sponsor: sevitzdotcom uses vzaar for all his video needs

Just to start with a caveat, I’m not talking about your kids. I’m sure yourkids are wonderful and angelic. I’m also not talking about your wedding. I’m sure you are very accommodating.

Right now I’m on the wedding circuit. Apparently I’m at that age. I had a bunch last year and I’m 4 down out of 5 in 3 months at the moment where the last weekends of my life have been stag do, stag do, stag do, wedding, wedding. And it’s not that I don’t love you, but enough already. I can’t afford you.

That aside, being at so many weddings in a packed timespace, and being a blogger, leads you to observe watch and mentally write blog posts during the vows. I mean canapés.

So kids … at weddings.

I don’t blame kids. I really don’t. I also don’t believe kids below a certain age (I’m going to stick a finger in the air and say 6, but any parental units out there who want to correct me please do so) don’t have the ability to understand what’s really going on at the wedding, or to sit still, or to keep quiet.

Of course they don’t. They’re kids. In fact I think their must be something behavioural in the requirement to be quiet makes them want to be noisy (which they do). Because they’re perfectly quiet before and after the ceremony, but I’ve yet to go to a wedding where they can maintain angelic silence throughout. There’s variance of course, from mildly disturbing, to shut your fucking kid up, but it’s always disturbing.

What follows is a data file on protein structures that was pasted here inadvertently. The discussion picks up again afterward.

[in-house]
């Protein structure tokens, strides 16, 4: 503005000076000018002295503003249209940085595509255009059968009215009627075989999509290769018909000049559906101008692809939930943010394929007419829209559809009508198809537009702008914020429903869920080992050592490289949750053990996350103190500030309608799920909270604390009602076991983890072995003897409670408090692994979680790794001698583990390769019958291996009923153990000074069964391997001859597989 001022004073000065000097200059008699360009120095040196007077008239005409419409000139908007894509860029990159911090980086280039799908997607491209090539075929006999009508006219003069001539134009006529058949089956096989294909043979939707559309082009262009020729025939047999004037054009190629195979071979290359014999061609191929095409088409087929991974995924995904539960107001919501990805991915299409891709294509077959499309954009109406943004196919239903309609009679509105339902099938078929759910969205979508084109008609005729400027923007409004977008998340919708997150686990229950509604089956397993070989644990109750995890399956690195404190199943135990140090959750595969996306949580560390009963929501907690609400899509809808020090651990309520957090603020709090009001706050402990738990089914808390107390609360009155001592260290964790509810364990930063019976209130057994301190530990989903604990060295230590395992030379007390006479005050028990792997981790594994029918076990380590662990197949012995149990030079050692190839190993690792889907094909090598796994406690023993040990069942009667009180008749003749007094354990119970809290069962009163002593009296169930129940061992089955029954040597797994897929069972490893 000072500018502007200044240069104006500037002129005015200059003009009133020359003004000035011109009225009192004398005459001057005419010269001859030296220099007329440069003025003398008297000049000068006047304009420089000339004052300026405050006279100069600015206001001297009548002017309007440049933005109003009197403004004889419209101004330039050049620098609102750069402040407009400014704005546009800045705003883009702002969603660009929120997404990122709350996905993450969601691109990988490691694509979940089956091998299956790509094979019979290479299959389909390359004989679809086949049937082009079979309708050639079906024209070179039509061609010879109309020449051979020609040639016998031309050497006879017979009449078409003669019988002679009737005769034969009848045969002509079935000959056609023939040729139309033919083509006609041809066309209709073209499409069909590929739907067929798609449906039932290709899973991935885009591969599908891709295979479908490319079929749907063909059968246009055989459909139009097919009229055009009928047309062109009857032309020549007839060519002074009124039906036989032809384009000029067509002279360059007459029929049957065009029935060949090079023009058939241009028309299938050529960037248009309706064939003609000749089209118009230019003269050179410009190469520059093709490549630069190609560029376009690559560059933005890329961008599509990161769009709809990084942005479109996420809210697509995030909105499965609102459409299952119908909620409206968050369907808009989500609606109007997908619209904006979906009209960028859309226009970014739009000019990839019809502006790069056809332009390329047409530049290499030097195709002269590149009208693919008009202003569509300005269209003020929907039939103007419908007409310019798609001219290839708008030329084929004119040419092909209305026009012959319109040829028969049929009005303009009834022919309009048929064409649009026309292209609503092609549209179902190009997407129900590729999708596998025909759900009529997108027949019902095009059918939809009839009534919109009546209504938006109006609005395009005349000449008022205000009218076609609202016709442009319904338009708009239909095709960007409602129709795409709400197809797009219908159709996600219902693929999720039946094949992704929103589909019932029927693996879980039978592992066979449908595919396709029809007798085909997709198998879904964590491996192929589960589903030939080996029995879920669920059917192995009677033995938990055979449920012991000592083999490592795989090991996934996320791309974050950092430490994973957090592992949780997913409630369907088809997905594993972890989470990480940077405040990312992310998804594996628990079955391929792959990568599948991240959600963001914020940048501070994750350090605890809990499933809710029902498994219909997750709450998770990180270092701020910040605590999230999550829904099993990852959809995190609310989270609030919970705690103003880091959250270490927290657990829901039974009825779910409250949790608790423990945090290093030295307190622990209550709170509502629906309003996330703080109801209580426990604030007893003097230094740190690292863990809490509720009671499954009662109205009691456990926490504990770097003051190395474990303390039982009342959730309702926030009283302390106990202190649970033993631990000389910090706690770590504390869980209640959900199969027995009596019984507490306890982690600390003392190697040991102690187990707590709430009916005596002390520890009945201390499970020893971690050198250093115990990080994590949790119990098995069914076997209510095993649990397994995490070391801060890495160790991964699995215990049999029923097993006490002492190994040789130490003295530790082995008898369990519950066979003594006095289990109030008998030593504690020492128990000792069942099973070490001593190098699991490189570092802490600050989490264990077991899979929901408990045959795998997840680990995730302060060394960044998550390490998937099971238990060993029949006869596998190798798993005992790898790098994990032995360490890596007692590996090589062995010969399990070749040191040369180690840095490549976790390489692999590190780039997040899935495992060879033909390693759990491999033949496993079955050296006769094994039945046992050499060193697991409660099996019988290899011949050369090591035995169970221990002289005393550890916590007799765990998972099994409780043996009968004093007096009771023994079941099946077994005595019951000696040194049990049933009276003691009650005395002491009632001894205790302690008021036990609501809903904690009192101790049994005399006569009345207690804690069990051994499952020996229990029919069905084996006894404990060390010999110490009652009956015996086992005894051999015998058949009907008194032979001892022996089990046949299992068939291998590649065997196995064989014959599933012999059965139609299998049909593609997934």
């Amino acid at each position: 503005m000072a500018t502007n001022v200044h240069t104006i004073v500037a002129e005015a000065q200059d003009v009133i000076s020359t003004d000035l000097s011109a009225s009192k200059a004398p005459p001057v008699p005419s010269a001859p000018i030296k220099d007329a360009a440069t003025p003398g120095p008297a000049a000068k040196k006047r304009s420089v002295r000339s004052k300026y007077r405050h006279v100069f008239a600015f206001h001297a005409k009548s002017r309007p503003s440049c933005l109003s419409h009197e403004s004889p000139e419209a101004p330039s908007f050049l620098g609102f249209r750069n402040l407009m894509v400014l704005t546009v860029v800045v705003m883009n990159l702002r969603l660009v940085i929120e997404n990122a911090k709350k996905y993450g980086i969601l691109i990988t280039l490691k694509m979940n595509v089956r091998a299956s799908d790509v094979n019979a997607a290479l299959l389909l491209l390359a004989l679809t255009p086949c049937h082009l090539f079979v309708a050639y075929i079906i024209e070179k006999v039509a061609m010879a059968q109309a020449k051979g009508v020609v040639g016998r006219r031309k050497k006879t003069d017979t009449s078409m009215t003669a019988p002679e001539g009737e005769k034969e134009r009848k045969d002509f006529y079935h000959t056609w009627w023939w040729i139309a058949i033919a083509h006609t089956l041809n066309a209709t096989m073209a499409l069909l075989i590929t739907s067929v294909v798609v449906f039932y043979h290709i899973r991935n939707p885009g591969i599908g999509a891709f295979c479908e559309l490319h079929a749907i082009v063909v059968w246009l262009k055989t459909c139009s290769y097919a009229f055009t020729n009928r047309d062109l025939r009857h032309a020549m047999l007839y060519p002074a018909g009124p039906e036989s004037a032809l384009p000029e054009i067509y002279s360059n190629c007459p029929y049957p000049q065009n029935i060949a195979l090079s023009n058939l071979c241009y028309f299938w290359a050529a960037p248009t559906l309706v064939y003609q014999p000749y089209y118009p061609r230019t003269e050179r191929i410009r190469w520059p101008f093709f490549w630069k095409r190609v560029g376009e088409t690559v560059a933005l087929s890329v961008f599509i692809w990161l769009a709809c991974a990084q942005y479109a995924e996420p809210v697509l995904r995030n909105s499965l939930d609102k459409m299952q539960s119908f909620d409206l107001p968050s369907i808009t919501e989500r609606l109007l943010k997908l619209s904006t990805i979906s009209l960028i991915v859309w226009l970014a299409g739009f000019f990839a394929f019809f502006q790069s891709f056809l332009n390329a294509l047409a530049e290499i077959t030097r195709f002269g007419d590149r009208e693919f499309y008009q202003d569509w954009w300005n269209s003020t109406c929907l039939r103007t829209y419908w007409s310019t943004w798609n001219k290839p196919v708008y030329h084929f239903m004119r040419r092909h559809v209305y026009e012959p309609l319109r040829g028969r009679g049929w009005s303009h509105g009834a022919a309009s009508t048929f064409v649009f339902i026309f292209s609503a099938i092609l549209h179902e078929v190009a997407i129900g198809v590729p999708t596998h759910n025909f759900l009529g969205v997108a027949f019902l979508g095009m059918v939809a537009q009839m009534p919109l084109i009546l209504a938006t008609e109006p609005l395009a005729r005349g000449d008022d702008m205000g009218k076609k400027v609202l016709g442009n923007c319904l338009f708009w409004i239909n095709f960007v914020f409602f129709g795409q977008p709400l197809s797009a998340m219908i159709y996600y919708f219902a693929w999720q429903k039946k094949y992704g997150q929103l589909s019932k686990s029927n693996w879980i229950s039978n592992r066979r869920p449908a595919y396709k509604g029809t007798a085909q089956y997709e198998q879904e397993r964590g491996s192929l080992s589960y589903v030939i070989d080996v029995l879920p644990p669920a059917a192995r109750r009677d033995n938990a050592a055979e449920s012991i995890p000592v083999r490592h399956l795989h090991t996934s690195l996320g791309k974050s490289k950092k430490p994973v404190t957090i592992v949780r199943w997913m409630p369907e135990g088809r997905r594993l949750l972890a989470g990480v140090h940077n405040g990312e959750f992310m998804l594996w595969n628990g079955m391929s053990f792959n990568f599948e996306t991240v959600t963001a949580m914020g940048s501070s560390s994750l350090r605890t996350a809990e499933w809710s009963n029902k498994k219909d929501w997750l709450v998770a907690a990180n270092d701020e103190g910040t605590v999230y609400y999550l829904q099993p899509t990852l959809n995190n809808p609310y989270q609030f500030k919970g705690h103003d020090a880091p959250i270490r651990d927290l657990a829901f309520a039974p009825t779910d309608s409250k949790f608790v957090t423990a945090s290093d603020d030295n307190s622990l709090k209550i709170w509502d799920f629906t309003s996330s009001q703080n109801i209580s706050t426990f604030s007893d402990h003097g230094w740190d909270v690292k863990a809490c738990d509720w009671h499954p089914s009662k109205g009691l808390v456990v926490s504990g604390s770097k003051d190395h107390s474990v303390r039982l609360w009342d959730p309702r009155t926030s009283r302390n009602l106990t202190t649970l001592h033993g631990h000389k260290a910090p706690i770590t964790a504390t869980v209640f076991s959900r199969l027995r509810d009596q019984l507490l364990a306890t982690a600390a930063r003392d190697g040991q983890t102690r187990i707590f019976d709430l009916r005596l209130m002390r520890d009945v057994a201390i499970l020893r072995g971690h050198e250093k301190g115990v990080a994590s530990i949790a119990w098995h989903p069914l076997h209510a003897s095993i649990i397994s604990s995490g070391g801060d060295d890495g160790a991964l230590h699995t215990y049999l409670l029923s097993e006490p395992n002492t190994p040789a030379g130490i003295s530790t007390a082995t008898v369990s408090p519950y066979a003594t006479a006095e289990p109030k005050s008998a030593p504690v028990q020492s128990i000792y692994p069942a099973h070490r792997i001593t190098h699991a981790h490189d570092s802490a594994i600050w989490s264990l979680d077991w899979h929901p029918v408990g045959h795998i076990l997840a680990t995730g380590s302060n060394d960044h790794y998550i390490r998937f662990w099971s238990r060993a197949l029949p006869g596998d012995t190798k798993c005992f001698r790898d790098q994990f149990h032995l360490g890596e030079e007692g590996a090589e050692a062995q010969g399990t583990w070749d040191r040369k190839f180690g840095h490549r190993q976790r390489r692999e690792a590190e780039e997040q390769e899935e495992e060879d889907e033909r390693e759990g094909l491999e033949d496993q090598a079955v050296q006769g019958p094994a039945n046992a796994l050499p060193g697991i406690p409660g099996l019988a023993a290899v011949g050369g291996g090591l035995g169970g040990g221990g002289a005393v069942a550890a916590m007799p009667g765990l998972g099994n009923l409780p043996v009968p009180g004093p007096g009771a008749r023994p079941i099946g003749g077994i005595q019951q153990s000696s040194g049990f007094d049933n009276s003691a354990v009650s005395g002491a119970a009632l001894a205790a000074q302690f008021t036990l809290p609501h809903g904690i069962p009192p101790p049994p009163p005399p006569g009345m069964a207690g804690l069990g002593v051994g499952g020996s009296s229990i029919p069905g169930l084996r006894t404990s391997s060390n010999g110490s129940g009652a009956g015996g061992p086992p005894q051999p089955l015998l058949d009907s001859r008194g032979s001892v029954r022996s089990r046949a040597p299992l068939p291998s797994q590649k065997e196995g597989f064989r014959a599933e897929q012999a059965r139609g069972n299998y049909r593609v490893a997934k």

Now I understand that being a parent (hi folks) you have a tendency to switch off the air pollution of your own children. And hell I understand when you’re our in public and Little Junior goes off on one, these things happen. But at a wedding, during a ceremony, …. come on …. what did you think was going to happen.

It’s near like clock work. Everyone files into the church/notchurch and sits down and talks and chats. Some hidden sign is sent that the bride is coming and a crowd falls silent whilst some blokes nudges another and makes a comment about that being the end of for [name of friend]and that’s the last time [name of friend] is getting a blowjob. (No that person is not me). Bridge comes, and a zillion compact cameras go off (separate rant) whilst everyone ooh-aahs and comments how lovely the bride is (but did you see what she made the bride’s maids wear) etc etc.

About 5 minutes into the bit about some poem about some thing about love and petals and preciousness, the kids get set off. So if you’re someone easily distracted by sounds (trust me, ask my office, I’m sensitive to noises) you can hear the next 5 minutes of “sssh. …. sssssshhhh …. come one we talked about this ….. sssssssh”. Then if you’re lucky you only spend the rest of the ceremony listening one half of the couple taking junior outside, getting junior to quiet down, and bringing junior back in. In which Junior goes off again. If you’re unlucky as I have been at one of my weddings, I missed just about every word that was said, to listen to a kid make kid noises for the entire ceremony.

You know, if I’m blowing somewhere around half a ski trip to a skip trip attending a wedding, I’D LIKE TO HEAR THE DAMN THING. If I spent the whole ceremony whispering or talking on my phone I’d be told to shut the fuck up. And rightly so.

So solutions (I’m not just a ranter). Ideally I’d suggest, weddings aren’t places for kids of a certain age, and don’t bring them. But this is

  1. Impractical

  2. Ignored